Thank you for your reading and interest in the news UN hosts new talks on Yemen’s port city of Hodeidah and now with details
Hind Al Soulia - Riyadh - Yemen’s warring parties have renewed talks on how to implement a year-old truce in the contested port city of Hodeidah.
The two days of meetings are taking place on a boat off the coast of the city, the UN mission to oversee the agreement said.
Previous negotiations between the Iran-backed Houthi rebels and the Yemeni government have collapsed.
The two sides in the five-year war signed a UN-brokered agreement last December in Stockholm, Sweden that included a ceasefire for Hodeidah and an exchange of more than 15,000 prisoners.
Under the agreement, Houthi forces would leave three ports, including Hodeidah, and international monitors would be sent to the region to oversee the withdrawal of troops from both sides in city.
But the deal was never fully implemented, partially because the pact did not make clear who would control Hodeidah after the withdrawal of the rebels in early January.
This week’s talks will focus on how both sides will redeploy forces from strategic areas in the port city, which has seen some of the war’s worst fighting.
The discussions will also focus on who will oversee administration of the country’s most important shipping port.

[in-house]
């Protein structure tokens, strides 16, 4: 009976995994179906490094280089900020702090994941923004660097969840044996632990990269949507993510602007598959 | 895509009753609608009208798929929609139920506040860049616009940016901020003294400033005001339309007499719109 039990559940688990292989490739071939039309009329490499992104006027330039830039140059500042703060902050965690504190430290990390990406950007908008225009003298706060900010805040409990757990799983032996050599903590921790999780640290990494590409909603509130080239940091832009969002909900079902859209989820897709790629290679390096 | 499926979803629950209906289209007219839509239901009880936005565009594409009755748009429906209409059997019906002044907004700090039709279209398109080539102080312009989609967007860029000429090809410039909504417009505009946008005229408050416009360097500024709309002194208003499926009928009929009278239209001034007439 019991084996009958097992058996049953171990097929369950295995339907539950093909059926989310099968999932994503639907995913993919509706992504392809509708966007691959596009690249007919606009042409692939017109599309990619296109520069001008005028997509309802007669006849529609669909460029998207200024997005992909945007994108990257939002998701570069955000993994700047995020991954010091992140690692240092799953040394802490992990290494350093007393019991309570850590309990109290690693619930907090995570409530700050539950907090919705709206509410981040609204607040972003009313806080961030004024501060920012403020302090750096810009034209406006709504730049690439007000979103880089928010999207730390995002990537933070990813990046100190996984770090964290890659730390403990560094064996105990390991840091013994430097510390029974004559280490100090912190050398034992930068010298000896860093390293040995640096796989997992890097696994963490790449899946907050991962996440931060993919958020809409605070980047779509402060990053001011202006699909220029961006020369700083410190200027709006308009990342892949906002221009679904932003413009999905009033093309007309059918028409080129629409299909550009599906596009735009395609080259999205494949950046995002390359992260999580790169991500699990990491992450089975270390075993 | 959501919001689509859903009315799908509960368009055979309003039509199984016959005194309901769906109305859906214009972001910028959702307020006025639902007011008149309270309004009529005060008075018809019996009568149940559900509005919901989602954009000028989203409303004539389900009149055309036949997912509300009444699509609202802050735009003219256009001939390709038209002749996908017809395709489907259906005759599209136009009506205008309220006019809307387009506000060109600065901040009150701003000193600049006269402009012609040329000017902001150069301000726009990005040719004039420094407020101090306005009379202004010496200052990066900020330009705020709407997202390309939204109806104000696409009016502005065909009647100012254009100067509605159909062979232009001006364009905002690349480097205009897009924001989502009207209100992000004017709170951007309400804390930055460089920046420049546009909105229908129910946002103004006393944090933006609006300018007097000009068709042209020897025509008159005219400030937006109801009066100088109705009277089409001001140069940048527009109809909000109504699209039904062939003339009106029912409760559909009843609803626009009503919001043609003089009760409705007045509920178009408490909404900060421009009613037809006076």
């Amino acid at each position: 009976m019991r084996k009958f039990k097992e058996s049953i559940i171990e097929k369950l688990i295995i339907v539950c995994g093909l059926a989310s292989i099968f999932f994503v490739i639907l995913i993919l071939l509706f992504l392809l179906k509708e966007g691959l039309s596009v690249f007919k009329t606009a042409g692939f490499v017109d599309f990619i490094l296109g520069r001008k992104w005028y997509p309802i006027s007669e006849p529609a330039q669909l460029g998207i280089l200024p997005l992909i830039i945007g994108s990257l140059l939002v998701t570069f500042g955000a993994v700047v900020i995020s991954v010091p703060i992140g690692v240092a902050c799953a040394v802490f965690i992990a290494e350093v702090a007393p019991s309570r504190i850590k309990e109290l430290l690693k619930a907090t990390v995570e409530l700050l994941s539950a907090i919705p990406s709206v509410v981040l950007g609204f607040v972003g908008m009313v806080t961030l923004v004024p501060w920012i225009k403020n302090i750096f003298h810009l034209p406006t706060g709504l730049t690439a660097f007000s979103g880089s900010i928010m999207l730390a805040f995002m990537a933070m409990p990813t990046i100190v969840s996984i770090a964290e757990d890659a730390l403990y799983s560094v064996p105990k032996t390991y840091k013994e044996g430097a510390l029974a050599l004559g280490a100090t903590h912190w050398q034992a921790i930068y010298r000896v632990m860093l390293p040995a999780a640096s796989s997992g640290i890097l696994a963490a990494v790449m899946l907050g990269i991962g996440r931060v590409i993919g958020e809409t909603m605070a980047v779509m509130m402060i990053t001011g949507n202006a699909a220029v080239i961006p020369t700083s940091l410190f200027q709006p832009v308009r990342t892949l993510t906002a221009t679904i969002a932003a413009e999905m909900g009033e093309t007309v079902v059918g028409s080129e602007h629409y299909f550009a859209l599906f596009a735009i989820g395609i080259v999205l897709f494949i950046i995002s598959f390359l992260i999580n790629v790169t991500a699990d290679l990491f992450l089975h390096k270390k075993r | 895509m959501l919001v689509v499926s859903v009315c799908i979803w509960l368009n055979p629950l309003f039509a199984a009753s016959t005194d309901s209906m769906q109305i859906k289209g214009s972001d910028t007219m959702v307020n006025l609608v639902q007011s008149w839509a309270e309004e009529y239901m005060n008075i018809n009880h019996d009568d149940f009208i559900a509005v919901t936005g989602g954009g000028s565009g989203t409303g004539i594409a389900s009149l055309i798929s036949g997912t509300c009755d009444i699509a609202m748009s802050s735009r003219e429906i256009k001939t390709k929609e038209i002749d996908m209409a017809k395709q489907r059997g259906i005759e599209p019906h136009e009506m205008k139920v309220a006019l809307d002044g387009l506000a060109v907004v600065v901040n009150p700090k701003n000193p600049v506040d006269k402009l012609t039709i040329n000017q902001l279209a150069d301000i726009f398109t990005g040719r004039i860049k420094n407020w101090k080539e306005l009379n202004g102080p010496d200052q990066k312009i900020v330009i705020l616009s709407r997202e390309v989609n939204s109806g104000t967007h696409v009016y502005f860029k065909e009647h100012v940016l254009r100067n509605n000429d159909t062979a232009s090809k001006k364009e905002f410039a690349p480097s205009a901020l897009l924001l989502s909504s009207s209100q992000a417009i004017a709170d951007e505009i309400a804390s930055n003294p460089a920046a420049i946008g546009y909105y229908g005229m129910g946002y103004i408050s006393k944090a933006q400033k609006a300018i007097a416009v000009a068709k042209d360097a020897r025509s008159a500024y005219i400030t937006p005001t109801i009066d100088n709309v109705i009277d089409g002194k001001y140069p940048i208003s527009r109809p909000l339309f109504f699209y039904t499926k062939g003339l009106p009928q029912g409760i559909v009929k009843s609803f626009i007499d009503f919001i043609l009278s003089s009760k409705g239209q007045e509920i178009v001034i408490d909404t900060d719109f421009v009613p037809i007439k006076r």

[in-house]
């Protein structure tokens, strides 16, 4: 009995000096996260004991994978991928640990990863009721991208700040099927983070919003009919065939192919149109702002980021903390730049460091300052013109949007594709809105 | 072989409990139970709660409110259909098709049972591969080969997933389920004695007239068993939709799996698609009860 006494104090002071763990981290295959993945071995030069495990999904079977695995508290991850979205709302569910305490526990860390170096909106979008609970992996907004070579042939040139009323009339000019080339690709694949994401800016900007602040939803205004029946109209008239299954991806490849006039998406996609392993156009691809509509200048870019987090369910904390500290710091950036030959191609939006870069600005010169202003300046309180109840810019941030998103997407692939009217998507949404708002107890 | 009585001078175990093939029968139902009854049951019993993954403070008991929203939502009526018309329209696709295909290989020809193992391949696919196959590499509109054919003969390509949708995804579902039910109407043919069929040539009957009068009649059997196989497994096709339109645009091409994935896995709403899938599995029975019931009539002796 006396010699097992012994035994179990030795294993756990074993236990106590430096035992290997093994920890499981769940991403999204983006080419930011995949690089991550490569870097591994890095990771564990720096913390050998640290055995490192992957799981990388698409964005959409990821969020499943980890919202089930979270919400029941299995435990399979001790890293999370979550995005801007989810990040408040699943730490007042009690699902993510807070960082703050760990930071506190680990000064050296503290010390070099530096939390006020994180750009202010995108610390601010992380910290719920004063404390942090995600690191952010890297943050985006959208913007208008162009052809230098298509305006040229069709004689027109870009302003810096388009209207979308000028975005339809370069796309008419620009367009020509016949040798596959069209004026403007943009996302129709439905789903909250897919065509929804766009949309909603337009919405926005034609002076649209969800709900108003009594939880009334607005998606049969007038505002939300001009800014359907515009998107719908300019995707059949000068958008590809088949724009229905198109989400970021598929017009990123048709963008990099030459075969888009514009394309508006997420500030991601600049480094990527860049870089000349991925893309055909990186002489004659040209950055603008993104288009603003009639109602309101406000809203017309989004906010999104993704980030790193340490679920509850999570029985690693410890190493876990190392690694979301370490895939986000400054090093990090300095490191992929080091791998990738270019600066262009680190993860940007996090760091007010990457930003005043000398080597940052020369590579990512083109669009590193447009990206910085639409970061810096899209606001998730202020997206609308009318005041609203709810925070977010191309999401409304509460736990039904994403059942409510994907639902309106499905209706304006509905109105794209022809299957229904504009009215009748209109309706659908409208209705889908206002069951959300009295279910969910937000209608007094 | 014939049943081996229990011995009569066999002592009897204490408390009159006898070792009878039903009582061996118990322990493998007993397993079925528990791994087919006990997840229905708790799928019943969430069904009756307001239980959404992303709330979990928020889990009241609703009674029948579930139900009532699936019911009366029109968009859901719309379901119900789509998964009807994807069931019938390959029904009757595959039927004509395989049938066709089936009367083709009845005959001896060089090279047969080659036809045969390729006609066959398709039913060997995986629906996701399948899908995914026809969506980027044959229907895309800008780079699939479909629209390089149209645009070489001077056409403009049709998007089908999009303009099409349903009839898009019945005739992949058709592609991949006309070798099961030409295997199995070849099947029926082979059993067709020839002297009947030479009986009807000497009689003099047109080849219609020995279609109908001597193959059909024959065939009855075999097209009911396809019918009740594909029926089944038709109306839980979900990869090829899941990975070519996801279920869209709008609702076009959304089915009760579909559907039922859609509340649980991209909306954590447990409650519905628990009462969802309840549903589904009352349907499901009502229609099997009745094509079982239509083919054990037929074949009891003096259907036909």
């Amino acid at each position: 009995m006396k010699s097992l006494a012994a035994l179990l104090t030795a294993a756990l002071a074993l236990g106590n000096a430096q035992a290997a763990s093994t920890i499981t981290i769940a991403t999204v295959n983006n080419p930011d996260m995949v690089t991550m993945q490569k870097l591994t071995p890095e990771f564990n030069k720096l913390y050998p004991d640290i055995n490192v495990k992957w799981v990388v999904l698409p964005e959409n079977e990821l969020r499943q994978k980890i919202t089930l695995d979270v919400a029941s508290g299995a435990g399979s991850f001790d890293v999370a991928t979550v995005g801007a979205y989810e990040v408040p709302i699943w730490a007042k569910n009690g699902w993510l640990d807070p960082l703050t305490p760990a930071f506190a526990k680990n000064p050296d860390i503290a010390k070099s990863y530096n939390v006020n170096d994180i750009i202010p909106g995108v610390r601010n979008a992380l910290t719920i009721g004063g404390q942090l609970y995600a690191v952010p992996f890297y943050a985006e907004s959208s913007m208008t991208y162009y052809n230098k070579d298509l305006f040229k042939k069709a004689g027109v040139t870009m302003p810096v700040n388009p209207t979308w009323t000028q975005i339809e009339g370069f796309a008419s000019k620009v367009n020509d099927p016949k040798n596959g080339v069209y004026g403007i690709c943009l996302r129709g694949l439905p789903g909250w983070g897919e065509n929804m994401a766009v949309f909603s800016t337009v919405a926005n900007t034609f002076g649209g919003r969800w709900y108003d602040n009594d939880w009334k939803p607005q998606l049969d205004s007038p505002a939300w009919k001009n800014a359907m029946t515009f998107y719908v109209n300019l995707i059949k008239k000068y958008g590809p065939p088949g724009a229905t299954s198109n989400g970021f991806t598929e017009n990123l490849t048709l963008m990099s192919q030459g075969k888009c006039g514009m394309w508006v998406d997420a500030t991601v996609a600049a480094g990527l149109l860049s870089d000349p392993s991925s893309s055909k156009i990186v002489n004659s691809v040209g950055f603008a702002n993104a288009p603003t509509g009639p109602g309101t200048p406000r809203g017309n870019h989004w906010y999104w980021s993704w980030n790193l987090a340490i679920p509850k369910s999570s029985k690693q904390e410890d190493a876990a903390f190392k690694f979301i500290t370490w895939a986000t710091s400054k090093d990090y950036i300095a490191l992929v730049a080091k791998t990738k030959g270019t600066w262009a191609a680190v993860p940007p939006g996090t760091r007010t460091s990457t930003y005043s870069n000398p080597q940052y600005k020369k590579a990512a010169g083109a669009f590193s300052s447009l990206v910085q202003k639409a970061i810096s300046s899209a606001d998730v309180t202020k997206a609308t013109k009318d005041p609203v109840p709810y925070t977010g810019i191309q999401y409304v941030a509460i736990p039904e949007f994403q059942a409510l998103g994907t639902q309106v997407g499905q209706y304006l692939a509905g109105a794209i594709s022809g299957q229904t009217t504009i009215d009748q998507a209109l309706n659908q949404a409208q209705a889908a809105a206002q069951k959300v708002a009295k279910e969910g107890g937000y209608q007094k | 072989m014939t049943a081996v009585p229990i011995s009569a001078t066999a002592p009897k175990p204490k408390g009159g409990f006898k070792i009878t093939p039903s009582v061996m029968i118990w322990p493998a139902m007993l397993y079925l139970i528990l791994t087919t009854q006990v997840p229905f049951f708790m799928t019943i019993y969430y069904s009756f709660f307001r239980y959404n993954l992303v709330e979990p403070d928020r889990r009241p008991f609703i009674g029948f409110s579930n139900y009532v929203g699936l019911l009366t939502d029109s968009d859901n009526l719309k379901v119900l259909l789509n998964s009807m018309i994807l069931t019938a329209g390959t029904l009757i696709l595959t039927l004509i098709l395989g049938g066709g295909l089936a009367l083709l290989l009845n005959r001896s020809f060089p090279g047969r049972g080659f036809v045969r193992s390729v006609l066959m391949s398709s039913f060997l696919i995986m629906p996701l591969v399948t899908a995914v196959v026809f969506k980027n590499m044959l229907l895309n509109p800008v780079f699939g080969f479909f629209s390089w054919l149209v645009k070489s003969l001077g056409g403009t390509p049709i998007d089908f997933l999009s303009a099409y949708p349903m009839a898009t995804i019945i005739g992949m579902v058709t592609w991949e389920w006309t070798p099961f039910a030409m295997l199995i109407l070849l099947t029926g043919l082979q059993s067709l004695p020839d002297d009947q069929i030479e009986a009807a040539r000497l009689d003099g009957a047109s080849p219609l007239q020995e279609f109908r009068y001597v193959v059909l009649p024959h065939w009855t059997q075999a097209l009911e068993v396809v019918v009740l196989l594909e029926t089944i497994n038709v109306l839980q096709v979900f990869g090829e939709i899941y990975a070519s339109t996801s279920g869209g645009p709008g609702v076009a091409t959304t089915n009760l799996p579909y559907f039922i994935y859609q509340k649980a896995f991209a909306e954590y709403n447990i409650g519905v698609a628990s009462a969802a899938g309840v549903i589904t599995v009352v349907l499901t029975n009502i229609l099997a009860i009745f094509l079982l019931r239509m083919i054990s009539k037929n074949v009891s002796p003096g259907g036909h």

The UN envoy to Yemen, Martin Griffiths, who brokered the agreement in Stockholm, was also in the rebel-held capital of Sanaa for meetings with Houthi officials on Tuesday, before travelling to Saudi Arabia.
"Negotiations are still ongoing over redeployments to demilitarise Hodeidah,” Mr Griffiths said on Tuesday.
“We came out of the Sweden talks very buoyed by the fact that, for the first time ever, the two parties had made a voluntary agreement between themselves. So we were very pleased about that."
Last week, international aid groups warned that Hodeidah remains the most dangerous place in Yemen.
The groups said that since December last year, 799 civilians have been killed and wounded in the port city and surrounding province.
Yemen’s conflict began in 2014 when Iran-backed Houthi rebels overran the capital, Sanaa, and much of the north.
They pushed out Yemen’s internationally recognised government sparked a civil war that has killed tens of thousands of people.
A Saudi-led coalition intervened in 2015 against the Houthis to restore the government of President Abdrabu Mansur Hadi to power.
Updated: December 18, 2019 11:13 PM
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